Criminal Lawyers SydneyWhat Does Leading Mean in Court

September 13, 20220

If you’ve ever been to court, you’ve probably heard the term “leading.” But what does it mean? Leading is a type of question that can be asked during cross-examination. It’s a question that suggests an answer, or that leading is a way to get the witness to agree with the questioner’s version of events. Leading questions are generally not allowed during direct examination, but they are allowed during cross-examination. If you’re an unrepresented party, you should be aware of the types of questions that may be considered leading, so you can object if necessary. In this article, we’ll present a brief overview of leading questions and how they’re used in court.

What Does Leading Mean in Court Proceedings?

A leading question is any question that suggests the answer. An example might be, “Isn’t it true that the defendant was speeding in the parking lot?” The word “true” in this question suggests that the defendant was speeding, and suggests that the witness should agree, even though the question hasn’t been answered. When a question is leading, and you are the witness, it can be very tempting to answer it, but don’t do so if the question is objected to. Wait for a ruling from the judge.

When are Leading Questions Permitted?

what is leading in courtLeading questions are not permitted because they can be used to influence a witness’s evidence, and be unfair to the other side. There are several situations when a judge may allow leading questions, including where the witness is a child; where the witness is mentally disabled; and where the other party does not object to the question. In this instance, the other party may have been asked in advance whether they will object, and the questions are usually of a type that cover matters that are not directly related to anything that is in issue in the case.

Judges may allow leading questions for witnesses who are children or mentally disabled, but only under certain circumstances. For example, a child witness might not have the same ability as an adult to understand the difference between fact and opinion. Another example might be a witness who is mentally disabled, such as someone with a low IQ. In these situations, the judge may allow leading questions to help the witness better understand the question being asked, and respond appropriately.

Examples of Leading Questions

Let’s look at some examples of leading questions and their purpose.

leading questionsA prosecutor might ask, “Isn’t it true that the defendant was speeding?” This question is leading because it suggests the answer that the prosecutor is seeking in order to prove the prosecution case. Let’s say a witness says he saw a truck drive into a car. A prosecutor might ask, “Didn’t that truck push the car into a nearby tree?” This question is leading, because it suggests that the truck pushed the car into the tree. A defence lawyer might ask, “When the police came to your house, didn’t they ask about your friend’s truck?” This question is also leading as it is formulated to elicit an answer that the lawyer wants to hear.

Another example of a leading question is, after a police officer gives evidence that the defendant was driving below the speed limit, but had a frantic look on his face and failed to signal a turn. The defence lawyer asks, “The defendant’s vehicle was headed in the direction of the hospital emergency department, wasn’t it?”, which suggests that the defendant had a frantic look on his face because he was driving towards a hospital due to an emergency situation.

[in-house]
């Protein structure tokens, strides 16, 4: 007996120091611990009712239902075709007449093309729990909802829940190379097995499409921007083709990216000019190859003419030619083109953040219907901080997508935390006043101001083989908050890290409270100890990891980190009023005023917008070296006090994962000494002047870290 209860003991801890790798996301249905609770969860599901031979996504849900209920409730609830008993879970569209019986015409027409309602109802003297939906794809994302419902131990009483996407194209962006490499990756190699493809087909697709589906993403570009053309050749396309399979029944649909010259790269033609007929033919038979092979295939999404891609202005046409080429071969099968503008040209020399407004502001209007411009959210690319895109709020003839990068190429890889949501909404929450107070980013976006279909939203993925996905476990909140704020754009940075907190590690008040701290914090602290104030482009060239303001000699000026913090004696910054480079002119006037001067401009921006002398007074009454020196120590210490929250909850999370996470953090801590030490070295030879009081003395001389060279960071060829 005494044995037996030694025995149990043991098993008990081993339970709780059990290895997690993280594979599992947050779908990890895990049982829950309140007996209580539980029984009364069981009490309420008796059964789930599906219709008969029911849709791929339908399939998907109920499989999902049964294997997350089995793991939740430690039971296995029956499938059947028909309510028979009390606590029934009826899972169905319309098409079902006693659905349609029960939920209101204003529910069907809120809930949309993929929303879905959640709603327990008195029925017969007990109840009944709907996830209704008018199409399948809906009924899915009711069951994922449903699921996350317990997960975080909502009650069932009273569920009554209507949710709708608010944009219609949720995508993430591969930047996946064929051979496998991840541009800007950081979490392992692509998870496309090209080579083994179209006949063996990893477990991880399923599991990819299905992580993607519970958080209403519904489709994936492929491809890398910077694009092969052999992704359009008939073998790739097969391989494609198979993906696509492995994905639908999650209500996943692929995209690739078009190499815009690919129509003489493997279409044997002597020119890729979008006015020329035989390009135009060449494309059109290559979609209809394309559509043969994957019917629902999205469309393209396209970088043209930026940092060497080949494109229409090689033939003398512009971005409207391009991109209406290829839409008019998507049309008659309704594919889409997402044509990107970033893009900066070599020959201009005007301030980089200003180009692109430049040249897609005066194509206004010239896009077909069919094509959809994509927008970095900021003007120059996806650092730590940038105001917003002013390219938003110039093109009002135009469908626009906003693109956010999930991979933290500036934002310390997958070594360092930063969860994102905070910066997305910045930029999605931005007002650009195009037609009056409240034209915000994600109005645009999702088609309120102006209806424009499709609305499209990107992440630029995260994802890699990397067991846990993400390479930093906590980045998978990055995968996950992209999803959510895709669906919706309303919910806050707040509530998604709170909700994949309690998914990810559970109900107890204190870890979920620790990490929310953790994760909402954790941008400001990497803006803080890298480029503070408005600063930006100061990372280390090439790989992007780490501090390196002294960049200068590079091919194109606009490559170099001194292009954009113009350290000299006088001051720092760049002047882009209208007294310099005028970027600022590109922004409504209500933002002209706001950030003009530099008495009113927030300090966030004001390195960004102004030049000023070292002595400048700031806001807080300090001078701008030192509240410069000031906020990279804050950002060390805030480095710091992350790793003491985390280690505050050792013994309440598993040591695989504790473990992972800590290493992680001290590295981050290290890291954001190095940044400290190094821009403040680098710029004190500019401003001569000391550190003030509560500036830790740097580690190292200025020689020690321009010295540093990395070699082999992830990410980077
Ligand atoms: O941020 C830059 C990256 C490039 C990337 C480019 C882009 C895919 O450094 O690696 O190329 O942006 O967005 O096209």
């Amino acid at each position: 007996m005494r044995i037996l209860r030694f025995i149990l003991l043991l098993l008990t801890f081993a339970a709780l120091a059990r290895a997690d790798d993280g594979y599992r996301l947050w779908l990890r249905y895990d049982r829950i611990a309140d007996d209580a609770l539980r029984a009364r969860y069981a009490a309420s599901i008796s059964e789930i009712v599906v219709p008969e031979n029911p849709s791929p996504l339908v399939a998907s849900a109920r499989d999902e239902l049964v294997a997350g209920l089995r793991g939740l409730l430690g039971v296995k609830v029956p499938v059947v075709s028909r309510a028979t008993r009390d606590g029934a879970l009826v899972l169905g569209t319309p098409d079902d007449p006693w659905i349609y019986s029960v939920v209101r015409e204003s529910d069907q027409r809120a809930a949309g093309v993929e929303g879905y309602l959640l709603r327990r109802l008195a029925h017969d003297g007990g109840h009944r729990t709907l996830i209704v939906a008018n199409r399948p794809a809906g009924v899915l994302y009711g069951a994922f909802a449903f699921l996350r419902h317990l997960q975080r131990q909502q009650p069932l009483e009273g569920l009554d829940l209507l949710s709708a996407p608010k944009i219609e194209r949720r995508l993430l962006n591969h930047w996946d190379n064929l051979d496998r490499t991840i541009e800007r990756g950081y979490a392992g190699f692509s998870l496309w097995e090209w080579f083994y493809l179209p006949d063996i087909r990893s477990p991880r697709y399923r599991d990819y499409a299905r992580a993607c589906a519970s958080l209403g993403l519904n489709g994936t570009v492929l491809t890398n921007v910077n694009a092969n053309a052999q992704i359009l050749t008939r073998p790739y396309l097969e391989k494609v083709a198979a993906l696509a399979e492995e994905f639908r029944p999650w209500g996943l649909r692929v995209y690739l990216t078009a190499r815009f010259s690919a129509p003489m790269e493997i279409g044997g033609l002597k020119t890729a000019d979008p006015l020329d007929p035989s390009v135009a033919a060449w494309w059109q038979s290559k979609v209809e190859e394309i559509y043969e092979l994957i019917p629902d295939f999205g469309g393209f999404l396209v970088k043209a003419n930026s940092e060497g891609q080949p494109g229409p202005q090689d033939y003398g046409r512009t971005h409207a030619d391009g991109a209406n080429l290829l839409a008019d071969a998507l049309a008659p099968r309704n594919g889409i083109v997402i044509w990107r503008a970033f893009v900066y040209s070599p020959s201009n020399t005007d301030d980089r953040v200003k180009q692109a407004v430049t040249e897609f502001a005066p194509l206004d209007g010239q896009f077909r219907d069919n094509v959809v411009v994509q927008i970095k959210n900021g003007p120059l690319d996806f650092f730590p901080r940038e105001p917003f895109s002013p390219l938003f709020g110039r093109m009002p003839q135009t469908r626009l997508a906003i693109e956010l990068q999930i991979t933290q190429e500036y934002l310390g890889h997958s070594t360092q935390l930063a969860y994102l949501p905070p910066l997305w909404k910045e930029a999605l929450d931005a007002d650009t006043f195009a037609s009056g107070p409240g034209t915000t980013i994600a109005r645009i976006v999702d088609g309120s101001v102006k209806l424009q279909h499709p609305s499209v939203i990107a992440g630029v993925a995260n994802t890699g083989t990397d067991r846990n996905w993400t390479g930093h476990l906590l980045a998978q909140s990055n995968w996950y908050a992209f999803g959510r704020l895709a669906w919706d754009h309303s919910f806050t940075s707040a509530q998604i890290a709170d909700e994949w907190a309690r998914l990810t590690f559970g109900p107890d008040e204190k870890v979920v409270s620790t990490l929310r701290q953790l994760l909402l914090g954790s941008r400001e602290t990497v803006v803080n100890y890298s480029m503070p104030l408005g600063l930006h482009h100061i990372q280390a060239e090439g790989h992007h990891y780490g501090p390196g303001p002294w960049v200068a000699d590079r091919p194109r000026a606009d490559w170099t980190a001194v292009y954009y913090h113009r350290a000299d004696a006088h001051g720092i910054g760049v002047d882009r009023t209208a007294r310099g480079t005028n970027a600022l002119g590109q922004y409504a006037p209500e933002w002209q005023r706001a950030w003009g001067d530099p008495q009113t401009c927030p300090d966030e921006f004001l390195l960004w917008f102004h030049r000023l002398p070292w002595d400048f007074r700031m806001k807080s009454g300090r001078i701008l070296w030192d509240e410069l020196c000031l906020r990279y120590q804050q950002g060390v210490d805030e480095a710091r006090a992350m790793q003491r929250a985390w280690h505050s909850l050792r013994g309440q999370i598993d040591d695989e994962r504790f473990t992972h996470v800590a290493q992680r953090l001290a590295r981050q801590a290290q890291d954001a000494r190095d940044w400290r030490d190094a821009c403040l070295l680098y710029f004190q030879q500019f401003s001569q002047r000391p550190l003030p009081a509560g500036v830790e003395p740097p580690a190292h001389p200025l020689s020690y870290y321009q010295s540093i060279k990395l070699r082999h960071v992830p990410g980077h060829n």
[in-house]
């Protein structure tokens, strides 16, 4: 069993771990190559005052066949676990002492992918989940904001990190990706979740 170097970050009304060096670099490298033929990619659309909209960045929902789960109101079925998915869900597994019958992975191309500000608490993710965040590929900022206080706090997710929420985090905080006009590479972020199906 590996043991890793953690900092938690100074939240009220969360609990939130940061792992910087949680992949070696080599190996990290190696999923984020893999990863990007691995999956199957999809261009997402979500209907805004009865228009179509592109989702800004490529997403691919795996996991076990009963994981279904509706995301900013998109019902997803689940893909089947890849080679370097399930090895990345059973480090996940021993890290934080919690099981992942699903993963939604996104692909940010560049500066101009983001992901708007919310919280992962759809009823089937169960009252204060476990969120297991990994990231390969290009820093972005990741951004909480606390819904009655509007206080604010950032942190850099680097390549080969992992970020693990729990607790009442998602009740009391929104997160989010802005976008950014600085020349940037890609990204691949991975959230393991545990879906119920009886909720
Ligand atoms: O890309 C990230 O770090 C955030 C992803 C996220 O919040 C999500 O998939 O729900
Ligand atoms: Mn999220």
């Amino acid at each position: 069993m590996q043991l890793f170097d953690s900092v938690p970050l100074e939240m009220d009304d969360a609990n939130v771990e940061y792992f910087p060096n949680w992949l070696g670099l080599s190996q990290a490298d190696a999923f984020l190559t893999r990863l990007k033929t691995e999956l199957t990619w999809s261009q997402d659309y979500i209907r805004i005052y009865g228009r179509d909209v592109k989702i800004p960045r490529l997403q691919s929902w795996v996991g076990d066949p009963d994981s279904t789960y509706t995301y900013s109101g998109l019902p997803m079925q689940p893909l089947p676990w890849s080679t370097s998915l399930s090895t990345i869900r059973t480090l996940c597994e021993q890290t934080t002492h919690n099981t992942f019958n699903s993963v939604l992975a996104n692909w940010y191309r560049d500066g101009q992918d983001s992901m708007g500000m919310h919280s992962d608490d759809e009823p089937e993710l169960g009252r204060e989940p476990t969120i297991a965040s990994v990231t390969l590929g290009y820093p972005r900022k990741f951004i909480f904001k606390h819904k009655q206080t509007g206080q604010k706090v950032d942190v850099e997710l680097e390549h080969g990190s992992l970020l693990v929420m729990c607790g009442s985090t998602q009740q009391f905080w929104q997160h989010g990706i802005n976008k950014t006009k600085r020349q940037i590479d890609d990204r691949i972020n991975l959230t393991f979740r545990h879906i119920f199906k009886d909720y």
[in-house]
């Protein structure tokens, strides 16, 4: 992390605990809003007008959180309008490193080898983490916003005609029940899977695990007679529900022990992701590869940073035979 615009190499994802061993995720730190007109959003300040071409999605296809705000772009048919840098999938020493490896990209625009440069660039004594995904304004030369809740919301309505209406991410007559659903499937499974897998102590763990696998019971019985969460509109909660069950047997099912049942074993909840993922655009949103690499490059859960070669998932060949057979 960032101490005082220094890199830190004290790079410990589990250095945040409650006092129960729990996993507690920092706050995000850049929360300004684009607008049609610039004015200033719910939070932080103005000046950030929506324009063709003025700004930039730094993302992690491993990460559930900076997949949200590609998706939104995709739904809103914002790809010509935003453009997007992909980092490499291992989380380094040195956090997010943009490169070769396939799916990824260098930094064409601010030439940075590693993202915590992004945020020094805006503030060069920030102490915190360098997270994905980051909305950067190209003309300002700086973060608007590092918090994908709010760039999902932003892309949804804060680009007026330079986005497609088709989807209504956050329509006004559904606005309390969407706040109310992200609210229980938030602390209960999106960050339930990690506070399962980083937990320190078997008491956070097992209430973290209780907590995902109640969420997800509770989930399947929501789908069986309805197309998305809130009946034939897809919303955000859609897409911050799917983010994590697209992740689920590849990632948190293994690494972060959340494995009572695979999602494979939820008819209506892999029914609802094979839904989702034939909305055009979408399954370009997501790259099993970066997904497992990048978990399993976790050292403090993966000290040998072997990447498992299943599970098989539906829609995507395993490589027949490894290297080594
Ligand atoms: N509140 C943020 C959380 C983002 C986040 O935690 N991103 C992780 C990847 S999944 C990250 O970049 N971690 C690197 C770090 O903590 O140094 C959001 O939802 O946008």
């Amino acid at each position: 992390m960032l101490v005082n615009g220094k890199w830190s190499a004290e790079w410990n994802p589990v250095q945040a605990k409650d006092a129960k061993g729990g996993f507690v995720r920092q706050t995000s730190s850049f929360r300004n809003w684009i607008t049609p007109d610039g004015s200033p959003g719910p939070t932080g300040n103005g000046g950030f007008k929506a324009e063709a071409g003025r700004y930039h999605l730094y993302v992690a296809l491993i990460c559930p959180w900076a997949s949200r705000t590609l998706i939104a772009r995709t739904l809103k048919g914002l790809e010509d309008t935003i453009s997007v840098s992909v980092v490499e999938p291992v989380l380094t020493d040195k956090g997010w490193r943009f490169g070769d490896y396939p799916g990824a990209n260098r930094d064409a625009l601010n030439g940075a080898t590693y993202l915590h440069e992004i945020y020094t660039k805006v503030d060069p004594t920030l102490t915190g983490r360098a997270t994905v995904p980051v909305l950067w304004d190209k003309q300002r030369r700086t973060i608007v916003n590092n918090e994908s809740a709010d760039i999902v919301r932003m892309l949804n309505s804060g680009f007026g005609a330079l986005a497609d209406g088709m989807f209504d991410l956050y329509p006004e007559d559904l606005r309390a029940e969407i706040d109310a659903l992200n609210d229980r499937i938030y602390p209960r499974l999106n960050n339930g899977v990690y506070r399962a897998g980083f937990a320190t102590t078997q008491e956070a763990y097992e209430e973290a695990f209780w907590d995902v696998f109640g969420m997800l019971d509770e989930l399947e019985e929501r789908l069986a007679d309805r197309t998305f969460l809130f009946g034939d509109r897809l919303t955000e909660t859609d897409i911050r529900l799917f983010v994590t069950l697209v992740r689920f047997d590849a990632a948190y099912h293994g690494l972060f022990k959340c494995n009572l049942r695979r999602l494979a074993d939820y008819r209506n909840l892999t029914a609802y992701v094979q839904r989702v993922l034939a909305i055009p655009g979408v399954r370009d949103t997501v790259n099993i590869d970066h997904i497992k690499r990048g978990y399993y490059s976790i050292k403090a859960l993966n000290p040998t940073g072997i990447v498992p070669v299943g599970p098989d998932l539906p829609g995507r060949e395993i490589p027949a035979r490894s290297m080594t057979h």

Say a witness gives evidence that “The defendant was wearing a green shirt when I last saw him.” The defence lawyer then asks, “Isn’t it true that he was wearing a black shirt when you last saw him?”, which suggests that the witness is wrong.

A witness testifies that the defendant was holding a knife when he was attacked. The defence lawyer asks, “Isn’t it true that the defendant drew the knife out after he was attacked?” which suggests that the witness is wrong, and further that the defendant may have drawn the knife in order to defend himself.

As you can see from these examples, leading questions are often used to suggest that a witness is wrong, confused, or lying.

Example of Non Leading Questions

A question such as: “Where were you on 2 June at around 8.30 p.m.?” It’s open-ended, and allows the witness to give a full explanation. “What were you doing there?” is another non leading question.

How to Object to a Leading Question

If you’re a defendant (or other party) representing yourself and you think a question asked by the prosecutor (or other party) is leading, you should object. Let the judge know that you think the question is leading, and that it’s unfair to you. You can do this by saying, “I object, Your Honor.” You don’t have to use the word “leading” in your objection, but you should explain that you think the question suggests an answer and is unfair. The judge may ask the questioner to rephrase the question in a way that’s not leading.  If you’re the person asking the question, and an objection is made which the judge allows, you should try to rephrase your question to make it non-leading. For example, if the prosecutor objects to your question about the witness speeding, you might rephrase your question to ask, “What speed were you driving at when you drove into the parking lot?”

Need Help?
Don’t be confused by leading questions in Court – if you’ve been charged with any type of offence, Criminal Lawyers Sydney and Suburbs can appear for you – call (02) 9533 2269

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